So I experienced something new recently. I’ve been waffling over making major changes to The Proper Way to Say Goodbye. Now granted, I’ve only queried one novel, so that means I’ve only edited heavily one novel, but I’ve never changed anything big in my stories during the editing process. Little details, yes. But major things like POV shifts or Tense for instance? No.
You may have seen the other posts. My concern is this:
Chloe is an 18 year old freshman in college. Technically, that is not young adult, although you do see other books marketed as YA but with main characters in college.
Naomi & Ely’s No Kiss List by Rachel Cohn and David Levithan
Psyche Major Syndrome by Alicia Thompson
Love Story by Jennifer Echols
Hushed by Kelley York
My concern is that I may get an automatic rejection on my queries based on the setting alone.
As of now, self-publishing (as new adult possibly) is not an option. I’m not ready for that.
So what I’ve been waffling on is… should I change Chloe to a high school senior? I’ve read all sorts of blogs about this issue and have talked to other writers for differing opinions.
Then I analyzed my story to see the parts I’d have to change. Chloe would have to attend a few classes at the local college, but could still be in high school. No problem there. And most of the changes could easily be dealt with. Minor things.
But, it wouldn’t be the same. And I have one big issue. Chloe has a relationship with her graduate teaching assistant. Yes, ethically that is wrong and breaks school rules. But I can forgive that for my story, because the TA is a positive character in Chloe’s life, and Chloe is a consenting adult.
But if I changed Chloe to a high school senior, I couldn’t be as forgiving of the TA having that relationship, even if technically Chloe is an adult. To me, that’s a bigger line to cross.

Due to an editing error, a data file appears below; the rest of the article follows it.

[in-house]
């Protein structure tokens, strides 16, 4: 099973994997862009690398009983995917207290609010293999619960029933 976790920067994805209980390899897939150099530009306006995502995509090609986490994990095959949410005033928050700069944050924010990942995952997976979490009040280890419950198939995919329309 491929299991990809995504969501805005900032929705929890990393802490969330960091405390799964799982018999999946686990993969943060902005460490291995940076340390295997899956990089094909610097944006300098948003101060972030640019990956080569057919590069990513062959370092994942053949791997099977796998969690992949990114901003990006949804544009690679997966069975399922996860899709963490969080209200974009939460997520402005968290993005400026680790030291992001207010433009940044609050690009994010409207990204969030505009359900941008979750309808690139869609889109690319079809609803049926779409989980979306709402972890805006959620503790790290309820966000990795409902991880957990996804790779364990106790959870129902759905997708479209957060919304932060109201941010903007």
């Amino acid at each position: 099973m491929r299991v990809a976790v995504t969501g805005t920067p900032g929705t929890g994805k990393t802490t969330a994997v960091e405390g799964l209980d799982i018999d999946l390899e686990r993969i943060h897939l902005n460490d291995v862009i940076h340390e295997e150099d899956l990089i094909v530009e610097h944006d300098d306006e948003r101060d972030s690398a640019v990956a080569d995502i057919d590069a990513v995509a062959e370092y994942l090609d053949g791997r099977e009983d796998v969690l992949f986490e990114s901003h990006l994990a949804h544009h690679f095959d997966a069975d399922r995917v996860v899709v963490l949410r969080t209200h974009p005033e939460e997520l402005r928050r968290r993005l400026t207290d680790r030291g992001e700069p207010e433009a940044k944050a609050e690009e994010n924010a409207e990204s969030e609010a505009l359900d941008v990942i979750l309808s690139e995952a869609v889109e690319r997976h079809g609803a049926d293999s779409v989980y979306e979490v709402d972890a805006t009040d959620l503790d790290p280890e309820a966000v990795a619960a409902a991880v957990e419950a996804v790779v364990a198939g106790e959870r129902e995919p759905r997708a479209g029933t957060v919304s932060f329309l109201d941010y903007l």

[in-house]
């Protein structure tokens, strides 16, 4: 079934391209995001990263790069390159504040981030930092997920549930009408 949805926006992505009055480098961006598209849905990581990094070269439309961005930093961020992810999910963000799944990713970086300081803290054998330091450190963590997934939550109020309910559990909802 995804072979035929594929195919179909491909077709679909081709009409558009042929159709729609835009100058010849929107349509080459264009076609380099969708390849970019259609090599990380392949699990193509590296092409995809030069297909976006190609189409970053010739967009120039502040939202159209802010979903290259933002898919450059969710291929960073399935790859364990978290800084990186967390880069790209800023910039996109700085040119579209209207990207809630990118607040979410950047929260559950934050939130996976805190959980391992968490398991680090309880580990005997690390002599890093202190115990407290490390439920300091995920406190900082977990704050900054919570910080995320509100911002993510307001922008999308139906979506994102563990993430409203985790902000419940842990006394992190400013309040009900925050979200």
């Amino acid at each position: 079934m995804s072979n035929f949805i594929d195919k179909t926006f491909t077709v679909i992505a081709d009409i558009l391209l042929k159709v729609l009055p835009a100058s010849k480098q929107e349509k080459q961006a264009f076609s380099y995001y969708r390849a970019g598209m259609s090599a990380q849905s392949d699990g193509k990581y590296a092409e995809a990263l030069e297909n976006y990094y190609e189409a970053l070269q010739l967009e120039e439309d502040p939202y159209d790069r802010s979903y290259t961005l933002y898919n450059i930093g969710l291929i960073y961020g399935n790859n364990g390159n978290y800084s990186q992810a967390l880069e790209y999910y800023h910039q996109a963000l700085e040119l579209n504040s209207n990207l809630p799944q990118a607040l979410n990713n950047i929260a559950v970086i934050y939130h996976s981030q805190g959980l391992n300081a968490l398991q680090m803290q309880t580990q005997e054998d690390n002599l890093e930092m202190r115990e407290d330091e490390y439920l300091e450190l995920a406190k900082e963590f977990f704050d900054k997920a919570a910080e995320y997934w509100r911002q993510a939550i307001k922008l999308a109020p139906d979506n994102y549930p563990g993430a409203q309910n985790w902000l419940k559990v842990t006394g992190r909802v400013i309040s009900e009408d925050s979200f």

Which is why I’ve been waffling. Going back and forth between thinking I should change. Then back. Then forth. Then back.
But I think I’m done. I’ve decided to stick with it. And when I query, I will keep my fingers crossed that an agent who is interested, but rejects because of the setting, lets me know that. Because that would at least leave options open to change and possibly resubmit.
I love my story the way it is, so I’m going to take a chance and leave it and see what happens.
Have you ever waffled over major story decisions?
I was so excited on Saturday about a contest I got into, but before I get to that, I want to mention a great query/agent opportunity.
Melodie Wright at Forever Rewrighting is having a query contest with her new agent Tricia Lawrence of the Erin Murphy Literary Agency. This is a great opportunity because the EMLA is not open to unsolicited queries. That means someone like me can’t submit to them. So check out her site before February 15th and get your query and first page ready.
My other cool news.
There is a new anonymous blogger, Cupid’s Literary Connection, who has started putting on these unique query competitions with agents. The first contest had two agents. The rules mandated how many full or partial requests they could make. You sent your query and first 250 words and if they really liked it, they would request to see your full manuscript or a partial (a few chapters).
The current contest is called the Blind Speed Dating Contest. It’s too hard to explain so check out their site to see how it works.
Friday morning was the first window to submit and I learned a very important lesson. I waited about a minute, worried about a time discrepancy. BIG MISTAKE. I had Cupid on Twitter and a tweet popped up that said FULL. My mouth about dropped to the floor. I was so shocked, I didn’t know if I should try submit anymore but I did, just in case others were rejected. Within about 2 minutes, Cupid had about 150 submissions. I’m still shocked.
So the next window was Saturday morning. Once more chance. And wouldn’t you know it, I woke up from a dream where I was trying to do my submission but my computer wasn’t working and by the time I got it, I was about 2 minutes too late. So I woke up frustrated. A great start to the day.
But I had my plan. The window started at 10am. So at 10:00:02 (yes, two seconds, I watched the second hand tick on my computer), I hit send.